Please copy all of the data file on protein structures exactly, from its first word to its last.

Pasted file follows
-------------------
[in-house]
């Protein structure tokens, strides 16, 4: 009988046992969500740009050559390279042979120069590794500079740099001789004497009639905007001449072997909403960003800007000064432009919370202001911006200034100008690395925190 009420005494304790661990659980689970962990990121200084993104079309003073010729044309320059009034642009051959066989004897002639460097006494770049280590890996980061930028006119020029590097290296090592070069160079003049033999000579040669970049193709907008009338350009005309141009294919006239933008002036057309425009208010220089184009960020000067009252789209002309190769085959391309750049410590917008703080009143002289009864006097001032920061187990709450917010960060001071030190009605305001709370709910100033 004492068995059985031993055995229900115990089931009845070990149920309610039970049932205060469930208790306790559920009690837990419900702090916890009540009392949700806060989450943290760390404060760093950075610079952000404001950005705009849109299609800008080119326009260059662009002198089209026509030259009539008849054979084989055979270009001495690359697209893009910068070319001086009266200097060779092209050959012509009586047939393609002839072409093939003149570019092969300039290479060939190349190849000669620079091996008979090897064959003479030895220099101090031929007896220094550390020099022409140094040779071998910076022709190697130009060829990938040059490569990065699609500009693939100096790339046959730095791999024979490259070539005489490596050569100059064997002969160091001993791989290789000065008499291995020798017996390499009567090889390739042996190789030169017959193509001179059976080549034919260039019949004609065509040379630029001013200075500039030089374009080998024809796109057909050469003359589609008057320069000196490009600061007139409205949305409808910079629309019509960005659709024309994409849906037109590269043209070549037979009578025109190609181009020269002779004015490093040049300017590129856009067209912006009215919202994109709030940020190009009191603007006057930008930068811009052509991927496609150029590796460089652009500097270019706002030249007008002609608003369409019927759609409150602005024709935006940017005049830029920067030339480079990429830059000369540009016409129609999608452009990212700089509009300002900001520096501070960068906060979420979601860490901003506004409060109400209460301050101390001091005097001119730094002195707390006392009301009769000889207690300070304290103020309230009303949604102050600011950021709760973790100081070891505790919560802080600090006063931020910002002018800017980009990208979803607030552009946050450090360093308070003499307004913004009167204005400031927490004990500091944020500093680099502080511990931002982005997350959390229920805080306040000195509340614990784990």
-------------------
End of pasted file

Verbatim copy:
[in-house]
């Protein structure tokens, strides 16, 4: 009988046992969500740009050559390279042979120069590794500079740099001789004497009639905007001449072997909403960003800007000064432009919370202001911006200034100008690395925190 009420005494304790661990659980689970962990990121200084993104079309003073010729044309320059009034642009051959066989004897002639460097006494770049280590890996980061930028006119020029590097290296090592070069160079003049033999000579040669970049193709907008009338350009005309141009294919006239933008002036057309425009208010220089184009960020000067009252789209002309190769085959391309750049410590917008703080009143002289009864006097001032920061187990709450917010960060001071030190009605305001709370709910100033 004492068995059985031993055995229900115990089931009845070990149920309610039970049932205060469930208790306790559920009690837990419900702090916890009540009392949700806060989450943290760390404060760093950075610079952000404001950005705009849109299609800008080119326009260059662009002198089209026509030259009539008849054979084989055979270009001495690359697209893009910068070319001086009266200097060779092209050959012509009586047939393609002839072409093939003149570019092969300039290479060939190349190849000669620079091996008979090897064959003479030895220099101090031929007896220094550390020099022409140094040779071998910076022709190697130009060829990938040059490569990065699609500009693939100096790339046959730095791999024979490259070539005489490596050569100059064997002969160091001993791989290789000065008499291995020798017996390499009567090889390739042996190789030169017959193509001179059976080549034919260039019949004609065509040379630029001013200075500039030089374009080998024809796109057909050469003359589609008057320069000196490009600061007139409205949305409808910079629309019509960005659709024309994409849906037109590269043209070549037979009578025109190609181009020269002779004015490093040049300017590129856009067209912006009215919202994109709030940020190009009191603007006057930008930068811009052509991927496609150029590796460089652009500097270019706002030249007008002609608003369409019927759609409150602005024709935006940017005049830029920067030339480079990429830059000369540009016409129609999608452009990212700089509009300002900001520096501070960068906060979420979601860490901003506004409060109400209460301050101390001091005097001119730094002195707390006392009301009769000889207690300070304290103020309230009303949604102050600011950021709760973790100081070891505790919560802080600090006063931020910002002018800017980009990208979803607030552009946050450090360093308070003499307004913004009167204005400031927490004990500091944020500093680099502080511990931002982005997350959390229920805080306040000195509340614990784990």